Further inflationary signals from across the global and in the US have sent short-end US yields sharply higher again; 2-year yields went above 0.50% to hit fresh annual highs overnight, but in recent trade have admittedly fallen back to just under 0.49%. That contrasts to the price action being seen in longer-term US yields, with the 10-year yield under pressure and recent slipping back under the 1.60% level. Inflation expectations remain elevated (US 10Y breakevens remain close to recent multi-decade highs in the mid-2.60s%) and the drop is mostly a result of falling long-term real yields (10Y TIPS yields are testing -1.10% having slumped under -1.0% at the start of the week). But global commodity prices are coming under a bit of pressure with WTI and Brent benchmarks both down over $1.0 on the session (some analysts pointing to a bearish weekly API crude inventory report last night and profit-taking) and Copper down 1.5% (indicative of broad losses in the non-precious metal complex), which could weigh on inflation expectations today and put further downside pressure on long-term yields. For now though, markets continue to confidently price in front-loaded rate hiking cycles from most major central banks (barring the BoJ and to some extent the ECB).
Finishing up with a quick look at FX markets; the drop in long-term US yields is helping the yen recoup some ground against its peers and the safe-haven currency sits atop the G10 table today with USDJPY down about 0.4% but still close to recent highs and above 113.50. Tonight’s BoJ meeting is expected to be a non-event, with new economic forecast and plans to wind down some emergency Covid-19 financing programmes unlikely to change the ultra-dovish outlook for Japanese rates. Losses in crude oil appears to be modestly weighing on the Loonie (-0.3% vs USD) ahead of today’s Bank of Canada rate decision at 1500BST; the Loonie may also be suffering amid chatter amongst analysts that the bank’s commentary on the economy/guidance on interest rates might not live up to the hawkishness implied by money markets, thus resulting in some dovish market repricing. Sterling, meanwhile, is another underperformer, despite today’s well-flagged budget announcements from UK Chancellor of the Exchequer Rishi Sunak; with UK finances in better-than-expected health versus March forecasts, Sunak has some wiggle room and was able to announce around £30B in new spending. GBPUSD has this morning dropped back towards 1.3700 and EURGBP has rallied from slightly above 0.8400 to the 0.8450 mark. As noted, AUD was boosted slightly by hotter than expected inflation data overnight and AUDUSD currently trades just above 0.7500, while EURUSD, USDCHF and NZDUSD are all flat, with the latter trading just to the north of the 1.1600 level ahead of tomorrow’s ECB meeting.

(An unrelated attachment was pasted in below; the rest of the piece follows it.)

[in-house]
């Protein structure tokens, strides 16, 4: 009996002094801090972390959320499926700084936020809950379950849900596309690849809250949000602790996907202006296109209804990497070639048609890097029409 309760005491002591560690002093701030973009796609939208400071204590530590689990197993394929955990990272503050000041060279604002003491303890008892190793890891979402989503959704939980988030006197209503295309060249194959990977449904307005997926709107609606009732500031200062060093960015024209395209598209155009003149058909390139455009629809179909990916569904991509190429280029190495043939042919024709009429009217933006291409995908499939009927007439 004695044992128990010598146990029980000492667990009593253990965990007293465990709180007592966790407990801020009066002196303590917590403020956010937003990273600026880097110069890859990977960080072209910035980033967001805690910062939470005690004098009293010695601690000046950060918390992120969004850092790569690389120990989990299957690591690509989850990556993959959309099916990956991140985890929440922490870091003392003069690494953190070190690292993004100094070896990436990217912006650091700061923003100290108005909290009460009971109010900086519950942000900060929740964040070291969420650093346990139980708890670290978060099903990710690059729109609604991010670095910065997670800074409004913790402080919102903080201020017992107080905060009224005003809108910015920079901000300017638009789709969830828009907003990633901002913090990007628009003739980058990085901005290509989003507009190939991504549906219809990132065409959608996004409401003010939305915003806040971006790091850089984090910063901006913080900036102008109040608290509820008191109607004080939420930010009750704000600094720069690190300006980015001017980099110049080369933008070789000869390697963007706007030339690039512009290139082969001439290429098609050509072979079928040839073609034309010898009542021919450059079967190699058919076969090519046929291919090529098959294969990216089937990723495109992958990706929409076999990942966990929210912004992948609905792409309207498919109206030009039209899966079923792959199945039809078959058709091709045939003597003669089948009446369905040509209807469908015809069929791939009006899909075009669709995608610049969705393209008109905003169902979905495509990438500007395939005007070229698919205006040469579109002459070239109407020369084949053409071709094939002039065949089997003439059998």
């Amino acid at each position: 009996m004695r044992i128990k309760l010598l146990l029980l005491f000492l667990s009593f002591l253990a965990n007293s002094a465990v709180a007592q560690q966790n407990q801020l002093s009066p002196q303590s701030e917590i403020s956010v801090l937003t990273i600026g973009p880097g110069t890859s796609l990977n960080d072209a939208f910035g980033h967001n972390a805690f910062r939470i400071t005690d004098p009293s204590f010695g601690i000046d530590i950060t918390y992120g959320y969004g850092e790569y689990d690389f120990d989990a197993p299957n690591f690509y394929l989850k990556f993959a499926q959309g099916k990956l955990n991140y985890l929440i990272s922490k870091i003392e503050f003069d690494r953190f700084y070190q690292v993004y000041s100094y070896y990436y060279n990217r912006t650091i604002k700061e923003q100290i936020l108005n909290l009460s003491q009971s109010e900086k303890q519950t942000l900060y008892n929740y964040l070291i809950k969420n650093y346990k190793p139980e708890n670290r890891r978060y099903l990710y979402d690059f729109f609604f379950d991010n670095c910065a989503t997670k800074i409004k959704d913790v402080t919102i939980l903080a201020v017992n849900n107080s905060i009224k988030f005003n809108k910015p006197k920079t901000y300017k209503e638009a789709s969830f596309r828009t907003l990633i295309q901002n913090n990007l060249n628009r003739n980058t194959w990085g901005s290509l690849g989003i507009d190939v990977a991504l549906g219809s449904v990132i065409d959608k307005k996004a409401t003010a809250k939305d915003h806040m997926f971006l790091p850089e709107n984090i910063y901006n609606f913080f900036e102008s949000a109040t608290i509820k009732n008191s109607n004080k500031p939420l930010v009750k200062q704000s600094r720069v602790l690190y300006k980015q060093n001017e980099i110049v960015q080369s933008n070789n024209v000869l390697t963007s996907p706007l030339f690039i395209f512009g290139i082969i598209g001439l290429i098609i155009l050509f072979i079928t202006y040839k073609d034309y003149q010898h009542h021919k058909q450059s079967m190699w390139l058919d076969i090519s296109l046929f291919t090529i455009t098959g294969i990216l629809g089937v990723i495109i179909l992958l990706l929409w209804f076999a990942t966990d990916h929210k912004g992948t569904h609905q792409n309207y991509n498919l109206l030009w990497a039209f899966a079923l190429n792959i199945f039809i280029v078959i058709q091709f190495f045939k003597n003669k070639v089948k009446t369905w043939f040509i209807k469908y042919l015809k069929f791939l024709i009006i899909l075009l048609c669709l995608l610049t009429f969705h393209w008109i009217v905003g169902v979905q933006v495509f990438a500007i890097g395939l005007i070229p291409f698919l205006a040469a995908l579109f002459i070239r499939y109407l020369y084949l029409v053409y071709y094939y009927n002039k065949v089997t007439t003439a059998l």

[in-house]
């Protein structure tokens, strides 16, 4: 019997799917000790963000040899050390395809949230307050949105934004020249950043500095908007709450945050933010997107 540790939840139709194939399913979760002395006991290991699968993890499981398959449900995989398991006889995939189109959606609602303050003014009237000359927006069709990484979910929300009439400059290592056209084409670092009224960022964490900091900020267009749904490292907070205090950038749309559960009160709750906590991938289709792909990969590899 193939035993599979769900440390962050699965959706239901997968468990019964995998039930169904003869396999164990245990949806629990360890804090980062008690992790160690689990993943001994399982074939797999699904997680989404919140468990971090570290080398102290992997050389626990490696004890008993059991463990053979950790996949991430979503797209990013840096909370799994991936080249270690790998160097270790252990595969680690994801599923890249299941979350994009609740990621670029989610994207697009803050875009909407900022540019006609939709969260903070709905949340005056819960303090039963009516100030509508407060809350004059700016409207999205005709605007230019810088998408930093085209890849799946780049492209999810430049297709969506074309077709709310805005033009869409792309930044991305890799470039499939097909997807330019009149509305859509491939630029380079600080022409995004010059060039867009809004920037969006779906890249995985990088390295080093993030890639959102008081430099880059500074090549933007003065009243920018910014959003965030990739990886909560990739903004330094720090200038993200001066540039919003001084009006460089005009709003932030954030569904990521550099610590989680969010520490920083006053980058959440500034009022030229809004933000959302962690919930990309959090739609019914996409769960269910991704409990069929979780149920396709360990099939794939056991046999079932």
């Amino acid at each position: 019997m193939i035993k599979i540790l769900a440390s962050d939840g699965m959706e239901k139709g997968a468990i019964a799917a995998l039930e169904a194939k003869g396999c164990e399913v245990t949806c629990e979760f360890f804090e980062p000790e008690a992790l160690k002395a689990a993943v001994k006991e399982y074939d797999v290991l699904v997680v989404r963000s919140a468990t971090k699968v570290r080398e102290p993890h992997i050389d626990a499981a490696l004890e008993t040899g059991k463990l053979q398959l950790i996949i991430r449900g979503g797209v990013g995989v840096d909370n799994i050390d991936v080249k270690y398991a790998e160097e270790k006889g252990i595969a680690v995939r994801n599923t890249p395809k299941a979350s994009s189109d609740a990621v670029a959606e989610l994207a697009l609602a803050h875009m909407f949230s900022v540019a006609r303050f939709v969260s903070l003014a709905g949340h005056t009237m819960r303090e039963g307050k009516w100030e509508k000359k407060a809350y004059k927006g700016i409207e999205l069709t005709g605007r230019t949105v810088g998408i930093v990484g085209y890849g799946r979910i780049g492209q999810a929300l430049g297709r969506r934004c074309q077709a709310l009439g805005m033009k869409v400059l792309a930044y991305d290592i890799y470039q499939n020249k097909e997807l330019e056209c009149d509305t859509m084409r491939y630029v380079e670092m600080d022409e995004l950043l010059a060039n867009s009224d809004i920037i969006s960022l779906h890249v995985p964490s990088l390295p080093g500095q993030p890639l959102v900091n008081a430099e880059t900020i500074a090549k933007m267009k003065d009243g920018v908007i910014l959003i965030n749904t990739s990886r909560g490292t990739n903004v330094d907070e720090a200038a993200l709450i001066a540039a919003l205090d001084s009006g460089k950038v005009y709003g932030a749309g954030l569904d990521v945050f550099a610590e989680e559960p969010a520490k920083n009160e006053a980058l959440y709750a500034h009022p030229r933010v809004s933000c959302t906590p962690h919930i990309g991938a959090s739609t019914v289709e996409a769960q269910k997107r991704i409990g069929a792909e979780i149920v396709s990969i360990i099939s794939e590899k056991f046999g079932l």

In terms of the main events to focus on today; ahead of the BoC meeting at 1500BST and press conference with Governor Macklem at 1600BST (the bank is expected to hold rates but taper weekly QE purchases to CAD 1B from CAD 2B), it’s worth keeping an eye on September US Durable Goods Orders data (a good capex indicator) out at 1330BST. Crude oil traders will be watching official US inventory data at 1530BST after last night’s bearish private API report and bond traders will be watching a US 5Y auction at 1800BST.